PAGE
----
The neophytes don’t have this knowledge. Especially amongst the younger population, there is an idealistic view of the future. Young people think they can rule the world and that if they acquire enough material success they will always be happy. Getting old and dying doesn’t even cross their minds. It is incumbent upon those who are inexperienced in life to take instruction from those who are experienced. At the time these statements were made, Lakshmana was still quite young, yet he had the knowledge of an elderly wise man. Lakshmana acquired this knowledge not only from his own experiences but from taking instruction from the wise brahmanas of his kingdom. This is an example of acquiring knowledge through the descending process. One person acquires knowledge of a set of facts and then kindly distributes that information to those who don’t have it. It is much easier to learn this way since the student doesn’t have to make the same mistakes that the teacher did.
The other part of Lakshmana’s statement deals with the concept of keeping a clear vision, knowing what to do and what not to do without becoming disheartened by the current situation. Those who know what to do in life understand that excessively lamenting over temporary setbacks is something not to be done. This sort of lamentation is the behavior of the unintelligent. Those who associate exclusively with their material body don’t have an understanding of the soul or the temporary nature of this world. Therefore they easily lament at the slightest loss of sense gratification or the severing of a close relationship with another human being.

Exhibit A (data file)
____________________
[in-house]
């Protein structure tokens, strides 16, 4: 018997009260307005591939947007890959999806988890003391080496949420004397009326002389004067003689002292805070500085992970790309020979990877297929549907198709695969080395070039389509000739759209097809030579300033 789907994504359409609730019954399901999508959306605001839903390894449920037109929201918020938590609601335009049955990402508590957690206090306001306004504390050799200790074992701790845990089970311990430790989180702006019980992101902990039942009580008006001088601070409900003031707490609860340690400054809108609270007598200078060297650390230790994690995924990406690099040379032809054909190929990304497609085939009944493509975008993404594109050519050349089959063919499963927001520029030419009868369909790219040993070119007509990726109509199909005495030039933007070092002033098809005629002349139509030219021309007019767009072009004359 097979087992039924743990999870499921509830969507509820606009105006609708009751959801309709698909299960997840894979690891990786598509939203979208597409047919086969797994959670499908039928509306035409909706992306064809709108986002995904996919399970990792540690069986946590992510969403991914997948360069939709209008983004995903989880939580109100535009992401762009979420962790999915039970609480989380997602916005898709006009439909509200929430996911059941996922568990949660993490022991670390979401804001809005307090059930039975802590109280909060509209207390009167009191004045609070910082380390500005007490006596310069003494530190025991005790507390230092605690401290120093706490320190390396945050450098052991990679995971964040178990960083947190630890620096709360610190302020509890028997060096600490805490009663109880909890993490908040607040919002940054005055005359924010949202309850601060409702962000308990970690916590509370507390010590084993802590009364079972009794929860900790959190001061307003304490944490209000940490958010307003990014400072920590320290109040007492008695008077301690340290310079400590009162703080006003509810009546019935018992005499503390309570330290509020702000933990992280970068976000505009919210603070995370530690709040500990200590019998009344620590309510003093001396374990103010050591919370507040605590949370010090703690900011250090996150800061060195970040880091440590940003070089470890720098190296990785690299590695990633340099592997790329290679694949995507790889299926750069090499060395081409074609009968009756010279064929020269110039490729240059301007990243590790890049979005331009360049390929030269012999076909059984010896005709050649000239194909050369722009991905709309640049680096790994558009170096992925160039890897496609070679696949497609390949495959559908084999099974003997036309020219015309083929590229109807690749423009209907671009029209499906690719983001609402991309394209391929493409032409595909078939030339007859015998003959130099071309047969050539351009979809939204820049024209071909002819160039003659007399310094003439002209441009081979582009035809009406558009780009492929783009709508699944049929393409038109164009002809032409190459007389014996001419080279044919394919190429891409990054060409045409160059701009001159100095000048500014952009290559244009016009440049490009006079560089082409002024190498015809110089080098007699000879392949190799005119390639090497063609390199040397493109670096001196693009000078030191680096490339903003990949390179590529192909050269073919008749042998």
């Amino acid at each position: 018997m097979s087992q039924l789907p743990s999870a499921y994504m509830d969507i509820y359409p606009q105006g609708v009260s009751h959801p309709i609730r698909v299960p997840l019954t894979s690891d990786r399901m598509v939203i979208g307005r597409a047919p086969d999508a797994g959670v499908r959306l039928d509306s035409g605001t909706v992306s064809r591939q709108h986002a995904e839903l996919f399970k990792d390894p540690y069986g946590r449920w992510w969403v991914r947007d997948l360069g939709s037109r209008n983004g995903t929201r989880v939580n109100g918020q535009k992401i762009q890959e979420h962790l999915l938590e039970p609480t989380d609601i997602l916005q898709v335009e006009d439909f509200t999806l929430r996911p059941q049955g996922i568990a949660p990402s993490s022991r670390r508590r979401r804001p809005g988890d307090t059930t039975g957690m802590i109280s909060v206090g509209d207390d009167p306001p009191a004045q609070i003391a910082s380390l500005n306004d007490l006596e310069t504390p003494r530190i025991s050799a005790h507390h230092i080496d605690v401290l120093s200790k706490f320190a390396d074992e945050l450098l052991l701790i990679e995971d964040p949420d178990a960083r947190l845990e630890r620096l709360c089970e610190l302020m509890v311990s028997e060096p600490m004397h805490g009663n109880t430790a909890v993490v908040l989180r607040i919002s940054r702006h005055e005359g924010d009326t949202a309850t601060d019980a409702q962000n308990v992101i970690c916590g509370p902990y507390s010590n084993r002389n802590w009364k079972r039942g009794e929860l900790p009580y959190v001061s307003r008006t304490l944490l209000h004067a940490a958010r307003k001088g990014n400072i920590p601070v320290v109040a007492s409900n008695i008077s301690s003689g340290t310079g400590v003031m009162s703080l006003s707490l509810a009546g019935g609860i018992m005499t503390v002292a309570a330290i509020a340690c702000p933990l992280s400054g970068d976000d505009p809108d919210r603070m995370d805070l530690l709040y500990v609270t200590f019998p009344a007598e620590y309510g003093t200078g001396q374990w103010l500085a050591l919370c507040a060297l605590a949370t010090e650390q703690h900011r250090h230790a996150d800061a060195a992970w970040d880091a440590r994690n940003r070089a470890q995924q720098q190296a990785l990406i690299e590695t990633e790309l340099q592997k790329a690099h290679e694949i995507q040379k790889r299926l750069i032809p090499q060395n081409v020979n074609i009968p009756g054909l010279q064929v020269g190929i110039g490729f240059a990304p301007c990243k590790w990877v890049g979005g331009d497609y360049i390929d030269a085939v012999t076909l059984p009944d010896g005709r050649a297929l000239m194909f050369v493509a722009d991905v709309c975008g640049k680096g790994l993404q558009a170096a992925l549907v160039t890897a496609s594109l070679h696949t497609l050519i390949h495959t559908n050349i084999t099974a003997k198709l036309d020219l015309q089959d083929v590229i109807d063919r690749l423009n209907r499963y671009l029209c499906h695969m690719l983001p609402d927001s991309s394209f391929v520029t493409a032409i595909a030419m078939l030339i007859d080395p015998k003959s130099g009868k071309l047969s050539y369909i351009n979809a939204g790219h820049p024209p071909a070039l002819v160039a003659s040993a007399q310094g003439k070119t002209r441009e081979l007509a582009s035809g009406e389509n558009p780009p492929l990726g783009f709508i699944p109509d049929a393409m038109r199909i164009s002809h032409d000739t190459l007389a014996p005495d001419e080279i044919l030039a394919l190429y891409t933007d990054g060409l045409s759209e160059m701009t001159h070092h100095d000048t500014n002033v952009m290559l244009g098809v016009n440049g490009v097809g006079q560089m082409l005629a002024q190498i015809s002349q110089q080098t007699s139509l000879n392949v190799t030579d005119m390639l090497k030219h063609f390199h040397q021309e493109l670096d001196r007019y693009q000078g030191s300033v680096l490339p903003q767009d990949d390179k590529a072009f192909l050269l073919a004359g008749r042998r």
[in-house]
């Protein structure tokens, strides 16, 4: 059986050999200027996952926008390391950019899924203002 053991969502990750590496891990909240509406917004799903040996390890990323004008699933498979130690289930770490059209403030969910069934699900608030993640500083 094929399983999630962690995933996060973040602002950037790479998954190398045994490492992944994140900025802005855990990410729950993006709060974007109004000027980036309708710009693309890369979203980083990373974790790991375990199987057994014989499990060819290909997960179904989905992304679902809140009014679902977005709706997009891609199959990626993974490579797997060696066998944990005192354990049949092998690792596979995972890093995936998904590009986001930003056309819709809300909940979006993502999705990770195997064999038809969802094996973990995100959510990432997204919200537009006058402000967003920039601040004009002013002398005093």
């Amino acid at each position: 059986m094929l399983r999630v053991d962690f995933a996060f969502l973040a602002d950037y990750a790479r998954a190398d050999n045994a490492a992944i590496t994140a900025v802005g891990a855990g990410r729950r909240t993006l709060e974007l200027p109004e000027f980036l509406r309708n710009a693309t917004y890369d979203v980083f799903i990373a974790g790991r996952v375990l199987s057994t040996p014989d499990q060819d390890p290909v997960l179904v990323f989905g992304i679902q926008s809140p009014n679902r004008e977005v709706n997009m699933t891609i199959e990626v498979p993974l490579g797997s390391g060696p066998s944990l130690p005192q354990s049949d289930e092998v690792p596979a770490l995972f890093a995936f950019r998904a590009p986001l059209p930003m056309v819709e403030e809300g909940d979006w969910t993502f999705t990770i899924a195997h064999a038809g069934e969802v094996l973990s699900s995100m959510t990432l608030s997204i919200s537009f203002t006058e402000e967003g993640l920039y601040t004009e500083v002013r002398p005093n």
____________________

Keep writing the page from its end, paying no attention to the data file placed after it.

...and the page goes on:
Avoiding lamentation is something that we should do, but there is still the other half of the equation. It is not enough to simply refrain from certain behavior. We should have something to occupy our time, something that we should be doing. This occupation is known as dharma, the highest of which is bhagavata-dharma, or devotional service. It is our inherent duty to take the necessary steps to learn about God, understand who He is, and use that knowledge to serve Him. This is the real aim of life. Yet we still must perform our prescribed duties since we need to maintain our bodies. The key is to perform our activities with detachment, not caring for loss or gain.
It was Lord Rama’s duty to rescue His wife and defeat the Rakshasa demon Ravana. Thus Lakshmana’s advice was that Rama should give up His lamentation, remain resolute, and continue His search for Sita. This is precisely what Rama would end up doing, as He would eventually find Sita’s whereabouts and rescue her after defeating Ravana in battle. The lesson here is that we don’t need to go through a lifetime of suffering to understand the eternal truths of life. The glorious Lakshmana has provided beautiful words of wisdom which we can all live by. Lakshmana is an incarnation of Baladeva, who is considered Krishna’s immediate plenary expansion. Lakshmana is also representative of the spiritual master, or guru. By following His instructions, we can slowly make our way back to the spiritual world. We should all try to perform as much devotional activity as possible. By keeping an attachment to God, we will automatically detach ourselves from the illusory material nature, thus making it easier to perform our prescribed duties without giving way to lamentation.